DESCRIPTION OF THE DRAWINGS

Other objects and many of the attendant advantages of this invention will be readily appreciated as the same becomes better understood by reference to the following detailed description when considered in connection with the accompanying drawings wherein:

FIG. 1 is a partial, cross-sectional view of a prior art truck bed design showing one main rail "I-beam", a portion of a cross member and a portion of a flooring member resting thereon;

FIG. 2 is a partial cross-sectional view of a prior art truck bed design showing a portion of the cross member and alternative flooring member resting thereon;

FIG. 3 is a partial isometric view of a prior art truck bed design showing a portion of two main rail I-beams, a portion of two cross members, and a portion of a flooring element resting on the cross members;

FIG. 4 is an isometric view, shown in cut-a-away, depicting the integrated truck bed structure of the present invention;

FIG. 5 is an enlarged isometric view, shown in cut-a-away, depicting the dual web main rails, the shouldered cross members and the flooring members;

FIG. 6 is a view taken along line 6--6 of FIG. 5;

FIG. 6A is similar to FIG. 6 but shows one of the main rails and one of the cross members comprising a composite material;

FIG. 7 is a view taken along line 7--7 of FIG. 6;

FIG. 8 is a view taken along line 8--8 of FIG. 6;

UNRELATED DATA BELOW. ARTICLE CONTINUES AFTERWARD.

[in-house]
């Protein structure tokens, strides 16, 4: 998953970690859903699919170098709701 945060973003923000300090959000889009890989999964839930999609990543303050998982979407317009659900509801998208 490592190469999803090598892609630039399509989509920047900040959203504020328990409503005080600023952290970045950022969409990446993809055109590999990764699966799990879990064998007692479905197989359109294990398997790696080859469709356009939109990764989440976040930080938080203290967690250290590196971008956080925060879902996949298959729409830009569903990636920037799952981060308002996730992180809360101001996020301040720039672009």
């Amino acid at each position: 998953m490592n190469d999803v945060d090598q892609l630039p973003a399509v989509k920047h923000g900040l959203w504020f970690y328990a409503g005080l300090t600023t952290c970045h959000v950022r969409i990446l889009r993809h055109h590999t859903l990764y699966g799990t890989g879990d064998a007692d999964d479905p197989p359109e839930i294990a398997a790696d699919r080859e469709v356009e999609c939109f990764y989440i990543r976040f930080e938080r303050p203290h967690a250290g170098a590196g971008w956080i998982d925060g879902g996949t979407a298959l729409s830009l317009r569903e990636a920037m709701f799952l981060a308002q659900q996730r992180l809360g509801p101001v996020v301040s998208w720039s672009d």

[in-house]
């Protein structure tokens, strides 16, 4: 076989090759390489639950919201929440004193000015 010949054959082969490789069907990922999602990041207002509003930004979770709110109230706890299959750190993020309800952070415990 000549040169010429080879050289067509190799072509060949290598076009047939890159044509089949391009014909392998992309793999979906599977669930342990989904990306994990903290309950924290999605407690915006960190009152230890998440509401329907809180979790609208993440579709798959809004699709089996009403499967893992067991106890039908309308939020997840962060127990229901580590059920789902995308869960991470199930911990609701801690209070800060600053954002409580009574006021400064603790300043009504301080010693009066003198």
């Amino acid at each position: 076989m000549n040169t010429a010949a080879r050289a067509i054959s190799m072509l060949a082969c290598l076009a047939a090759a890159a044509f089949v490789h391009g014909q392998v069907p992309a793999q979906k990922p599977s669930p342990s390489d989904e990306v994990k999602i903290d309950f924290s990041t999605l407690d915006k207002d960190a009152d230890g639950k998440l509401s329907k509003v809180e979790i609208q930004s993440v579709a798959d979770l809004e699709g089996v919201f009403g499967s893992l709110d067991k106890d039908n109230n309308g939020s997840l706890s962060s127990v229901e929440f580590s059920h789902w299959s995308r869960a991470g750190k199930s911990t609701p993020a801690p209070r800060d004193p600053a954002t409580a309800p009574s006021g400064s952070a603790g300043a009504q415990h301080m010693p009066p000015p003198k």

FIG. 9 is a view taken along line 9--9 of FIG. 6;

FIG. 10 is a view taken along line 10--10 of FIG. 6;

FIG. 11 is a view taken along line 11--11 of FIG. 6;

FIG. 12 is a partial cross-sectional view of an alternative dual web main rail design;

FIG. 13 is a cross-sectional view of an alternative shouldered cross member;

FIG. 14 is a cross-sectional view of a second alternative shouldered cross member;

FIG. 15 is a cross-sectional view of a third alternative shouldered cross member;

FIG. 16 is a partial isometric view of the floor support of a conventional van;

FIG. 17 is a partial cross-sectional end-view of a conventional van structure;

FIG. 18 is a view taken along line 18--18 of FIG. 17;

FIG. 19 is a partial isometric view of the present invention floor support for a van;

FIG. 20 is a partial cross-sectional end-view of the present invention floor support van structure;

FIG. 21 is a view taken along line 21--21 of FIG. 20;

FIG. 21A is similar to the lower right-hand portion of FIG. 21 but shows one of the cross members comprising a composite material;

FIG. 22 is a partial cross-sectional end-view of another embodiment of the present invention that forms a portion of the floor support for a van; and

FIG. 23 is a view taken along line 23--23 of FIG. 22.

DETAILED DESCRIPTION OF THE PREFERRED EMBODIMENT